4 ways yoga can help to reduce stress and ease anxiety

We all know someone who is super into yoga whether it be your friends, your mom, your dad, or your aunt or uncle some people simply swear by it. But why? How does it work?

1. Yoga is calming.

Life is demanding we can all relate. Applying for internships? Awaiting to hear back from that company you would really love to work for? Professors bombarding you with work? Bank account going to shambles? Take a step back. You will gain experience with time, the company will get back to you, your work will get done, and you will succeed if you put the time and effort into doing so. Yoga helps those suffering with anxiety, depression, chronic stress, and PTSD by modulating the body’s stress response according to research conducted by Harvard Medical School. Yoga can help to recenter and revitalize both the body and the mind. It helps us to put our focus on the breath instead of internalized thought processes. There are all different styles, forms, and intensities of yoga so chances are you will be able to find one that you feel is a good match for you.

2. Yoga has proven medical benefits.

Yoga has been proven to help those with hypertension and high blood pressure by restoring something called “baroreceptor sensitivity” in the body which is related to your heart rate. Due to this, yoga has been added to many cardiac rehabilitation programs within the United States. It has been also related to the lowering of cholesterol and sugar intake in some individuals. Additionally, yoga helps to increase muscle strength, flexibility, and endurance.

3. Yoga helps you to stay mindful.

It is important to take some time out of each day to take care of your mental health. The importance of taking care of your mental health was first recognized by in 1909 by mental health pioneers Dorothea Dix and Clifford Beers. They believed in advocating for and providing appropriate resources to people suffering from mental illnesses. Yoga will help you to become mentally stronger. The practice of yoga will become easier with time–you will eventually develop a “flow.” Once you start routinely practicing yoga you might find healthy habits like staying mindful to become easier to incorporate into your day-to-day life. The practice of mindfulness will not just help you stay in the present moment, but will also help you to better monitor what you eat, helps with increasing self-control, tone the body, and improve body image.

4. It is a positive outlet.

There are some schools in the United States that are starting to use yoga as an alternative to detention. These schools encourage mindfulness and meditation methods instead of punishing these youths. Since the enactment of this policy, one school reports that there have been zero suspensions at these schools. The children can take their mindful practice home with them which could also positively impact parent-child relationships. Student meditation is also correlated to the improvement of: test scores, information processing, and dealing with stress caused by deadlines. For those with generalized anxiety or social anxiety, I think that attending yoga classes could help you to get out of your comfort zone in a healthy way. If you are very socially anxious, I would recommend going to yoga the first few times with a close friend and seeing how you feel. For those who are struggling with addiction, yoga could help teach you to pause, delay gratification, and return to the present before making harmful choices. Yoga can help people to feel more comfortable within their own bodies and that feeling is unbeatable.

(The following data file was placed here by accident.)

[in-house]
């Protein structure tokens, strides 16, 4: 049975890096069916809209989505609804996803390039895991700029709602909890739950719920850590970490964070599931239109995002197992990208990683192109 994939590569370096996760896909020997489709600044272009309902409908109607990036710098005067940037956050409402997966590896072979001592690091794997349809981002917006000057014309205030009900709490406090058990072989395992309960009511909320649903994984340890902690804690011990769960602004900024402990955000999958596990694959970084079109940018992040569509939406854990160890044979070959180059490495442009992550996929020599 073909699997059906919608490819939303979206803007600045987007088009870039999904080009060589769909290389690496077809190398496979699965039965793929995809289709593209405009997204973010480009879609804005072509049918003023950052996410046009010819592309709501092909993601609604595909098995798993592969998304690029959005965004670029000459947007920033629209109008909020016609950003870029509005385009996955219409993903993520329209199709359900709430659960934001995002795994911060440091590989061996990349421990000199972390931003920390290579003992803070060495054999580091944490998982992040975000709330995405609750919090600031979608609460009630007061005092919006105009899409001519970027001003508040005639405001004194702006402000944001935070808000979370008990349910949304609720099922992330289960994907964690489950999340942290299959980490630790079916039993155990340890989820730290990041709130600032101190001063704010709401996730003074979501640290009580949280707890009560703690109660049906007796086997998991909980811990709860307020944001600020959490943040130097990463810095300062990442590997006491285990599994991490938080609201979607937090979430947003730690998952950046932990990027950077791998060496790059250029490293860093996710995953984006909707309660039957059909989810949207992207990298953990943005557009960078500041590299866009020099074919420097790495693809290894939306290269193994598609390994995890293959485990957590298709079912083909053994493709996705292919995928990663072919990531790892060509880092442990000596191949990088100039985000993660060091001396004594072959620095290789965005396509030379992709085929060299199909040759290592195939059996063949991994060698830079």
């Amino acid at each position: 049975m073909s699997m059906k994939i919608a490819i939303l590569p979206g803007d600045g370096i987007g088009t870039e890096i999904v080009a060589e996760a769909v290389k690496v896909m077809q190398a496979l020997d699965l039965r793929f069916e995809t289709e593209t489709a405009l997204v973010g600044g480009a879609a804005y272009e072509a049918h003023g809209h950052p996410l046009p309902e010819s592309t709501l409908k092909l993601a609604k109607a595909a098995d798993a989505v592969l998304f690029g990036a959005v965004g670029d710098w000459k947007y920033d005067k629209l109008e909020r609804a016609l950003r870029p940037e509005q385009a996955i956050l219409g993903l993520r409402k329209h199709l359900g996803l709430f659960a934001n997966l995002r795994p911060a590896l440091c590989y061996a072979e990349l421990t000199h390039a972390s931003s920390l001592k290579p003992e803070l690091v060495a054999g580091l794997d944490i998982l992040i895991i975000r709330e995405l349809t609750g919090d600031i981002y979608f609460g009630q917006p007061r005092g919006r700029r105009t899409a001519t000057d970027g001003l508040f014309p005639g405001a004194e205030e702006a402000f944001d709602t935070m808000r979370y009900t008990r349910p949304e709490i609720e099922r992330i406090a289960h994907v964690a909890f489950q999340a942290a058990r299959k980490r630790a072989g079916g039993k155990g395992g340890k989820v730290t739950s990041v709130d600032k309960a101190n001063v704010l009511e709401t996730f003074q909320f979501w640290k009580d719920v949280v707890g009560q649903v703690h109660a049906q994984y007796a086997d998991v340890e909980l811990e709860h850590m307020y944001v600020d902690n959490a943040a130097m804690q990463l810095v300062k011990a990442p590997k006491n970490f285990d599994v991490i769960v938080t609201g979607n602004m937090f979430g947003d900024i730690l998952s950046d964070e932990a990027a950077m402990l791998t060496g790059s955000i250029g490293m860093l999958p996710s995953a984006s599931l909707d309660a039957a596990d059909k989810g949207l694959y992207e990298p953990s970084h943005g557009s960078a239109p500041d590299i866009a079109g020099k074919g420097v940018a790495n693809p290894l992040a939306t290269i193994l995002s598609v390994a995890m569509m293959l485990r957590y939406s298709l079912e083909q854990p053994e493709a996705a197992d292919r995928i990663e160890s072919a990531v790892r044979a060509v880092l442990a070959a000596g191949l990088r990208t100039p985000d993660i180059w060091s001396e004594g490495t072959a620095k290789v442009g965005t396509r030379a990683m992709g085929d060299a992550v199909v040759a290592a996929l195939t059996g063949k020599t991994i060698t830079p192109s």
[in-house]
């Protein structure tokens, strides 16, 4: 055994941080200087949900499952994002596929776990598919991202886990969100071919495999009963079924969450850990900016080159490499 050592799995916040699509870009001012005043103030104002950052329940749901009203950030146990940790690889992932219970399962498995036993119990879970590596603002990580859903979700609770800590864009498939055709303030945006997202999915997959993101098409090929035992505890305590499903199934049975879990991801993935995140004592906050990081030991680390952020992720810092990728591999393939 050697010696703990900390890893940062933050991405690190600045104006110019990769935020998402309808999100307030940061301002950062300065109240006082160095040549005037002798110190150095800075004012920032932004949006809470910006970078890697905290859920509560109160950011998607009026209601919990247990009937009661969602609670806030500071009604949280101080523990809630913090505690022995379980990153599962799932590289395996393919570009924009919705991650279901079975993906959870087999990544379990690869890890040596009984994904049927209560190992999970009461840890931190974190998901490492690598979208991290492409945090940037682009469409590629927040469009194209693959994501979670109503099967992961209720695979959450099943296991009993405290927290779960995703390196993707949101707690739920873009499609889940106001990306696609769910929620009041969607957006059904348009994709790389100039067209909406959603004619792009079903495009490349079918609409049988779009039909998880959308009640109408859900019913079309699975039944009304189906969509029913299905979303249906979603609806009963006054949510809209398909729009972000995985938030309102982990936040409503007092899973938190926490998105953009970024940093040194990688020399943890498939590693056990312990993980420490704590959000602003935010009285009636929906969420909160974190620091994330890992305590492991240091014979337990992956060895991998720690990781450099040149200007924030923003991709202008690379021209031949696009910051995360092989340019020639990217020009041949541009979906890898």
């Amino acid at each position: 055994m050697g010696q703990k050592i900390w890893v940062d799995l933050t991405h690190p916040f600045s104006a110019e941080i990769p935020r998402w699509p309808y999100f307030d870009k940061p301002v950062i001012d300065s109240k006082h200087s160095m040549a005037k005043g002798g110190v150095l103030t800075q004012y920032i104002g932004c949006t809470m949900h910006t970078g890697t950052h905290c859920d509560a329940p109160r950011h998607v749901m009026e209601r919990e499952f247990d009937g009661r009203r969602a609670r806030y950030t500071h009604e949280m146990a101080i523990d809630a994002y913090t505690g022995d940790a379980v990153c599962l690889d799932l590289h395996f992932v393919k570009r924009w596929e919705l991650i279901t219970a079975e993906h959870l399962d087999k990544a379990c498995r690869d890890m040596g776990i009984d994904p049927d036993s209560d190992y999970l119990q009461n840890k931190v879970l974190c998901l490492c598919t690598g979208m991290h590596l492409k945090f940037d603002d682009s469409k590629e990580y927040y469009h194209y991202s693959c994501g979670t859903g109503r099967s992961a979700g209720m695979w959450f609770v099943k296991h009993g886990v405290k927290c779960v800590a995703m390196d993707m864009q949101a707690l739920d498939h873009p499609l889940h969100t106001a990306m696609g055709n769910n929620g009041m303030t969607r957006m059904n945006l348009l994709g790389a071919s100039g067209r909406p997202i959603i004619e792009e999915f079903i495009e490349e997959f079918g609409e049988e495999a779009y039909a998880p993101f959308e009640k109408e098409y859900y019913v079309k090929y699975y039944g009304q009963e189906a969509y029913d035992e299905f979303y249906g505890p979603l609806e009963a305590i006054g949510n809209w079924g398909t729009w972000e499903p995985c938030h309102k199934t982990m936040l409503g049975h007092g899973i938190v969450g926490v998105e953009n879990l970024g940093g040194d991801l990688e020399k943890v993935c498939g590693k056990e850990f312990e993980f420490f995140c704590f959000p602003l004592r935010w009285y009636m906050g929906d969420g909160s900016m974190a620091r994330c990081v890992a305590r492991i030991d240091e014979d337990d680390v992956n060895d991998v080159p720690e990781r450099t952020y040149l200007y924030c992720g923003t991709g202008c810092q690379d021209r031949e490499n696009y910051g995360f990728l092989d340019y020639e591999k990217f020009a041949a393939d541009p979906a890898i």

Videos for yoga at home:

Morning:

Bedtime:

Vinyasa:

Strength & Focus:

Reference

Publications, Harvard Health. “Yoga for Anxiety and Depression.” Harvard Health. N.p., n.d. Web. 11 Feb. 2017. <http://www.health.harvard.edu/mind-and-mood/yoga-for-anxiety-and-depression&gt;.

Publications, Harvard Health. “Yoga – Benefits Beyond the Mat.” Harvard Health. N.p., n.d. Web. 11 Feb. 2017. <http://www.health.harvard.edu/staying-healthy/yoga-benefits-beyond-the-mat&gt;.

Gaia. “Yoga and Addiction: Helping Release the Grip.” The Huffington Post. TheHuffingtonPost.com, n.d. Web. 11 Feb. 2017. <http://www.huffingtonpost.com/gaiam-tv/yoga-for-addiction_b_2670245.html&gt;.

Upworthy. “This School Sends Kids to Meditation Instead of Detention.” YouTube. YouTube, 04 Jan. 2017. Web. 11 Feb. 2017. <https://www.youtube.com/watch?v=ZzjKJK00tT8&gt;.

“Yoga: Fight Stress and Find Serenity.” Mayo Clinic. N.p., n.d. Web. 11 Feb. 2017. <http://www.mayoclinic.org/healthy-lifestyle/stress-management/in-depth/yoga/art-20044733&gt;.

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